Submitted to: Physiological and Molecular Plant Pathology
Publication Type: Peer Reviewed Journal
Publication Acceptance Date: 7/1/1998
Publication Date: N/A
Citation: N/A Interpretive Summary: Potato tubers are easily skinned, nicked, and bruised during harvest and handling operations. Until healed, these wounds are easily infected by various bacterial and fungal pathogens that cause serious and costly rot problems for farmers, processors and consumers. We investigated the most critical biochemical phase of wound-healing known as suberization. The natural polymer suberin is synthesized on the walls of the cells neighboring the wound site and is an effective barrier to infection. We found that the two classes of biochemical compounds that make up suberin (phenolics and aliphatics) are synthesized and deposited on the cell walls at different times during wound-healing. Suberin phenolics begin to accumulate within the first 24 hr after wounding while suberin aliphatics do not begin to accumulate until three or four days after wounding. Suberin phenolics must be in place around the entire cell wall before suberin aliphatics may begin accumulating. These results are very important because suberin phenolic deposition on the first layer of wound-healing cells related directly with the development of resistance to bacterial soft rot, but had no apparent effect on resistance to fungal infection. Resistance to fungal dry rot infection began to develop as suberin aliphatics were deposited on the walls of wound-healing . Most important, total resistance to fungal infection occurred upon completion of suberin aliphatic deposition on the first layer of cells neighboring the wound.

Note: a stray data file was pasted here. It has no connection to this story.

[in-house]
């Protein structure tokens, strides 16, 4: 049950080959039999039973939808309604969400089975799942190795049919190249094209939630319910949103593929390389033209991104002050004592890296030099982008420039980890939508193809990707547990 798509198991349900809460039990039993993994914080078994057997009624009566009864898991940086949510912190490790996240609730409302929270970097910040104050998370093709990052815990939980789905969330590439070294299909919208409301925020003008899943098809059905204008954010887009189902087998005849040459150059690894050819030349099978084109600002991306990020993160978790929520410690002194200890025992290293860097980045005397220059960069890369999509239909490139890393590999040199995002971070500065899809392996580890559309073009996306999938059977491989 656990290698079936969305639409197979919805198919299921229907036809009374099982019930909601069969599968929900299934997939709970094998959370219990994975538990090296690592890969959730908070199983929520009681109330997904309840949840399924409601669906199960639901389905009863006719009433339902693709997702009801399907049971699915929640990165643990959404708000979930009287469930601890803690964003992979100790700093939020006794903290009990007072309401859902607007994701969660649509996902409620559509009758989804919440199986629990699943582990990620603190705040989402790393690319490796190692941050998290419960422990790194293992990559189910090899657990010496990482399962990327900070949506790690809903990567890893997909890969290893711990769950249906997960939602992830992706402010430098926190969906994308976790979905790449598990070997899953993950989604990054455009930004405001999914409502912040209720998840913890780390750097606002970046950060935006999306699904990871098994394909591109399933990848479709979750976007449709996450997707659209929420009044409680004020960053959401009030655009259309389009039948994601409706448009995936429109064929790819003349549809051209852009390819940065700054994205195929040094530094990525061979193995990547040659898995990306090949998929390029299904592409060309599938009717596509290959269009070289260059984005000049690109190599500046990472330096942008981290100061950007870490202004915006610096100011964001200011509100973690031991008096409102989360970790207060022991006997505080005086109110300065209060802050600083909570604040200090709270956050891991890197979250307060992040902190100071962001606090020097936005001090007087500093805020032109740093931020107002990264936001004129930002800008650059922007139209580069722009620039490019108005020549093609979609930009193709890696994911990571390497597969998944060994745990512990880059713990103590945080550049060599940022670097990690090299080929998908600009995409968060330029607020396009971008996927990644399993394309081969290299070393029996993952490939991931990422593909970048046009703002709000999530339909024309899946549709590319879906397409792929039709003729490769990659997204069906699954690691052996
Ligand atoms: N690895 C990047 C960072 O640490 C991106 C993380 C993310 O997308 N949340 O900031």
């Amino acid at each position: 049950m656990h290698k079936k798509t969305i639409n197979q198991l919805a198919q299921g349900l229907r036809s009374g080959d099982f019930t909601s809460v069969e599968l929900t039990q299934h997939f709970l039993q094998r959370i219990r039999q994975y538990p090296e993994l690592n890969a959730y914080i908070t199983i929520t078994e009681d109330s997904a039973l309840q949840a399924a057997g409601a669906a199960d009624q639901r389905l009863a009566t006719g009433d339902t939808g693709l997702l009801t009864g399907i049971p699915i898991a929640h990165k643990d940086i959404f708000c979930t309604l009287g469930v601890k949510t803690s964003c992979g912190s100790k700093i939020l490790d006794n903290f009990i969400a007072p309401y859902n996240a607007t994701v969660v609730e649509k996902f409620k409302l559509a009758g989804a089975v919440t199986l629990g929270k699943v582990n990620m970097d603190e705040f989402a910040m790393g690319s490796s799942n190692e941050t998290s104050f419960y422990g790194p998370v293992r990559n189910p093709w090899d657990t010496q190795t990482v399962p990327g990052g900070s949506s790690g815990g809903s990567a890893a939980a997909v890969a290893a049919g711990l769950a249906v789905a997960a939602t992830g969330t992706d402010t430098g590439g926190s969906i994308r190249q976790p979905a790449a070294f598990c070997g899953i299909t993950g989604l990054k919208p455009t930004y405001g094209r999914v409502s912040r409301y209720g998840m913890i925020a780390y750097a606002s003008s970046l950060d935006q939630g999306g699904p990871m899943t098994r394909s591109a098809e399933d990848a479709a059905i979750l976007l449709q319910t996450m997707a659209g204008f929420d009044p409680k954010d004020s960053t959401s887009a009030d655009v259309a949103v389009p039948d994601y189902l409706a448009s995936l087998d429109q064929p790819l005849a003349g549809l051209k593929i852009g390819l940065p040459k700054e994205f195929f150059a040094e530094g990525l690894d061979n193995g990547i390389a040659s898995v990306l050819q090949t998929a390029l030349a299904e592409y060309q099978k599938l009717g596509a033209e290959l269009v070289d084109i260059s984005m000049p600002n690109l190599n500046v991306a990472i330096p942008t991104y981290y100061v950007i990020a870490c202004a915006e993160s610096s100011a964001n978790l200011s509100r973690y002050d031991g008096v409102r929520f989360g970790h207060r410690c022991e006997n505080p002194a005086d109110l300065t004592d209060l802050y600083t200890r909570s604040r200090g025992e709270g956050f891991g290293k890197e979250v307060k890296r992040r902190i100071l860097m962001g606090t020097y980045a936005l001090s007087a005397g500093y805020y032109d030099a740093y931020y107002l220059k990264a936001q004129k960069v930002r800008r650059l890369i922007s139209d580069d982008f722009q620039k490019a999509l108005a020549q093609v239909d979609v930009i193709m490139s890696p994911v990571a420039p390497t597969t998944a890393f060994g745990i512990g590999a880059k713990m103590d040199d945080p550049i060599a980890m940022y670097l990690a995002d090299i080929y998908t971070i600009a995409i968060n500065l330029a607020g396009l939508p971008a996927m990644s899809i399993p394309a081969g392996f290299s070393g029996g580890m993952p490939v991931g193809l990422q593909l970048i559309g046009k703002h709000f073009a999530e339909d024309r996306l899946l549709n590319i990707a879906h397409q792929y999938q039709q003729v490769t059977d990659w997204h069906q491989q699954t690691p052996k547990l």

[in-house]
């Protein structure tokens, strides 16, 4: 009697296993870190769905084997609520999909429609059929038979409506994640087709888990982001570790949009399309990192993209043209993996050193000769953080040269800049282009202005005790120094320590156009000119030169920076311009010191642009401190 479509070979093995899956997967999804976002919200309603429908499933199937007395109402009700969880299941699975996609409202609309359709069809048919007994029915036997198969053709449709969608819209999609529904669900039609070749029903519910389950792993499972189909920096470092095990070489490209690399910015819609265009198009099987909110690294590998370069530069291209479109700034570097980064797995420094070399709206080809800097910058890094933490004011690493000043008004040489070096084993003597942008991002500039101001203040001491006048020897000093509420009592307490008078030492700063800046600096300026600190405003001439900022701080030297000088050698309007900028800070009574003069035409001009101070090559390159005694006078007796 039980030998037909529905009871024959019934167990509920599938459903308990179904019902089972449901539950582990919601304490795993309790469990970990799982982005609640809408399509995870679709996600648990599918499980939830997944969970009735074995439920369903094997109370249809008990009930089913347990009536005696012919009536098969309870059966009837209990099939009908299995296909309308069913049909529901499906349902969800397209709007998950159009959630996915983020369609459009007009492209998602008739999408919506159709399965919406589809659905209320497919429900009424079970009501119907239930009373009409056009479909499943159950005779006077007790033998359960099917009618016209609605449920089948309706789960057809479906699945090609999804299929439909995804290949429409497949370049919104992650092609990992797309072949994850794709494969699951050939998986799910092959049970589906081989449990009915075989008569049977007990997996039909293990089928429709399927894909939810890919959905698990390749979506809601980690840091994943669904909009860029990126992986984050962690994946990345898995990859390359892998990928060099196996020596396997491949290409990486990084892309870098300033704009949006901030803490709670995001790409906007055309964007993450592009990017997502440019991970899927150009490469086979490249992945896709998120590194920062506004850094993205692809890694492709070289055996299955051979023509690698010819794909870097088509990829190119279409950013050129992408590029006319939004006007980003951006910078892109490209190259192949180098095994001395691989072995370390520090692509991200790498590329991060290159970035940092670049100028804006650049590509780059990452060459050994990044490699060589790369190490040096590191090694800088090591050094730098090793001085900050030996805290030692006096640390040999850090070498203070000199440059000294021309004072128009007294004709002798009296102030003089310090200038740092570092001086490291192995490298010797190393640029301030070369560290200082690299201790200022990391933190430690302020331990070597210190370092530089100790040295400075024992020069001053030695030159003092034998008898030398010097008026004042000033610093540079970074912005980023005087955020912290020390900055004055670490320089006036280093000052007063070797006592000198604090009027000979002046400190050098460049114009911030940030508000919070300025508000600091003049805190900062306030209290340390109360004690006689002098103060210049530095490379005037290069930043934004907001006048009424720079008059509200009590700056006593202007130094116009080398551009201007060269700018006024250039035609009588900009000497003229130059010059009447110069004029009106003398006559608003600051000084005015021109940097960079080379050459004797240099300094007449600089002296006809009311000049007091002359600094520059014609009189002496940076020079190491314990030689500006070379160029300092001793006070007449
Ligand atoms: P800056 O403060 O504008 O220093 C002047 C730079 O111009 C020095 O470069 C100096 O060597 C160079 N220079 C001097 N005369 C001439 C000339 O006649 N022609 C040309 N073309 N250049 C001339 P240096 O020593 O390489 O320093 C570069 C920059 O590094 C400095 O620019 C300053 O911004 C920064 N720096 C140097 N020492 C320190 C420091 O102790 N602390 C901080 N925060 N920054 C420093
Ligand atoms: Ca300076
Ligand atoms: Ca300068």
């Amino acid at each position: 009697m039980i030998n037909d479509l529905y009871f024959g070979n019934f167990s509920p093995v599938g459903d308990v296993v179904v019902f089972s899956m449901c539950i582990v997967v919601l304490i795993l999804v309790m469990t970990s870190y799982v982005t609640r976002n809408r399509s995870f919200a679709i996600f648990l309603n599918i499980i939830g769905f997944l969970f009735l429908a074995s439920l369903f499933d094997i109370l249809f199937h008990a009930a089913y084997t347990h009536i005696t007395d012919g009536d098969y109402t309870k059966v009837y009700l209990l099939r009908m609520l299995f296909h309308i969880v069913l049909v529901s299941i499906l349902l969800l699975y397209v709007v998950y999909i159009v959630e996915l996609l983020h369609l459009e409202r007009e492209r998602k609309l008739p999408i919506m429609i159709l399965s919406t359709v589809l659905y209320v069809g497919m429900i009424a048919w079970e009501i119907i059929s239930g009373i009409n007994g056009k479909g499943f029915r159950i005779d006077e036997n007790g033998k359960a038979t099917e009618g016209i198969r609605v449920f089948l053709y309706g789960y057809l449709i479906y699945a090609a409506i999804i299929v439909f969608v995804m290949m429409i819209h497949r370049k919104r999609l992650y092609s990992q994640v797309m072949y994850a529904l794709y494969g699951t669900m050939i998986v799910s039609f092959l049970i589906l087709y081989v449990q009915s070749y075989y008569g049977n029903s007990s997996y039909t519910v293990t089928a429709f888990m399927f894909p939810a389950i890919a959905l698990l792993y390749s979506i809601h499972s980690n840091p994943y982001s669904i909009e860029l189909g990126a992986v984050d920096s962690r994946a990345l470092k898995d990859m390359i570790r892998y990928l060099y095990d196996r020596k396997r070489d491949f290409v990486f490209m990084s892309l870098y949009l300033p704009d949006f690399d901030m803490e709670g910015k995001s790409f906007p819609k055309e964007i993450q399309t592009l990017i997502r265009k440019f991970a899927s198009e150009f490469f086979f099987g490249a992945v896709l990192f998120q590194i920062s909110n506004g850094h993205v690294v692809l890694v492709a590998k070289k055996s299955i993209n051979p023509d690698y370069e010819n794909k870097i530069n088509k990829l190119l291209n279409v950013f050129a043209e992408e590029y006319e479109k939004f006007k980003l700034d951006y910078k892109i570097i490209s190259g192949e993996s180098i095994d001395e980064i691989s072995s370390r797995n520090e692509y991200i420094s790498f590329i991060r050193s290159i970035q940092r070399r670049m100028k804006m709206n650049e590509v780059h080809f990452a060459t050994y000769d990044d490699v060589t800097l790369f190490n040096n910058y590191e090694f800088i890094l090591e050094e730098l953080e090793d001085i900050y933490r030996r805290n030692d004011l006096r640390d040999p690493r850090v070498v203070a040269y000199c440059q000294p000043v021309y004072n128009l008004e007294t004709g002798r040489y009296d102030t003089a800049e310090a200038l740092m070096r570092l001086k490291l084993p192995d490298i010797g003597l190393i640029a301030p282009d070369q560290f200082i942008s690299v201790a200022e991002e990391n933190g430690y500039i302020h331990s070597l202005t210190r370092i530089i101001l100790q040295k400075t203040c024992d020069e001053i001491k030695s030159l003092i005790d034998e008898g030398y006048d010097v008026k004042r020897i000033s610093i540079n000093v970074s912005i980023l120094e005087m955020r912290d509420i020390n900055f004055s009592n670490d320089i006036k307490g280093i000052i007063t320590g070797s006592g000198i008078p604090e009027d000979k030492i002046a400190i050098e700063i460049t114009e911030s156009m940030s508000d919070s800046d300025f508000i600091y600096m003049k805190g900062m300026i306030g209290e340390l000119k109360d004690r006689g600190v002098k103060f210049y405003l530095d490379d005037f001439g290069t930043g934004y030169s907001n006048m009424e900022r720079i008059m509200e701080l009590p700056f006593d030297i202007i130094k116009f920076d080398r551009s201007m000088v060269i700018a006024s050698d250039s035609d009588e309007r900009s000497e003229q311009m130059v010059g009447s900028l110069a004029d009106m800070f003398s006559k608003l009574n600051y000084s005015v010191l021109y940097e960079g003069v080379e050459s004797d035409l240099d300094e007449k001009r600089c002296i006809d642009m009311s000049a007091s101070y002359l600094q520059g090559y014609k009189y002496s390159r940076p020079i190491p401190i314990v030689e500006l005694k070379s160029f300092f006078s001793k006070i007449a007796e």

Technical Abstract: Rapid suberization of wounded potato tubers is critical in avoiding bacterial soft rot (Erwinia carotovora carotovora, E.c.c.) and fungal dry rot (Fusarium sambucium, F.s.) infections in cut seed and stored potatoes. However until now, the reason for differential development of resistance to bacterial and then fungal penetration during suberization has not been shown to be related to the differential deposition of the two major suberin components (phenolics and aliphatics) during wound-healin bers of four varieties of diverse genetic background were wounded and inoculated with E.c.c. throughout a 5 d time course and F.s. throughout a 11 d time course during wound-healing (18 C and 98% RH). Tubers were examined at the cellular level for deposition of suberin phenolics and aliphatics, and the percent infection determined. Total resistance to infection by E.c.c. occurred after the completion of phenolic deposition on the outer tangential wall of the first layer of cells (2 to 3 d). However, this suberin phenolic matrix offered no resistance to fungal infection by F.s. even after phenolic deposition was complete on adjoining radial and inner tangential cell walls of the first layer of cells. Resistance to fungal infection did not begin to develop until the deposition of suberin aliphatics was initiated. Total resistance was attained after completion of deposition of suberin aliphatics within the first layer of suberizing cells (5 to 7 d). Results suggest separate roles for suberin phenolics and aliphatics in bacterial and fungal resistance.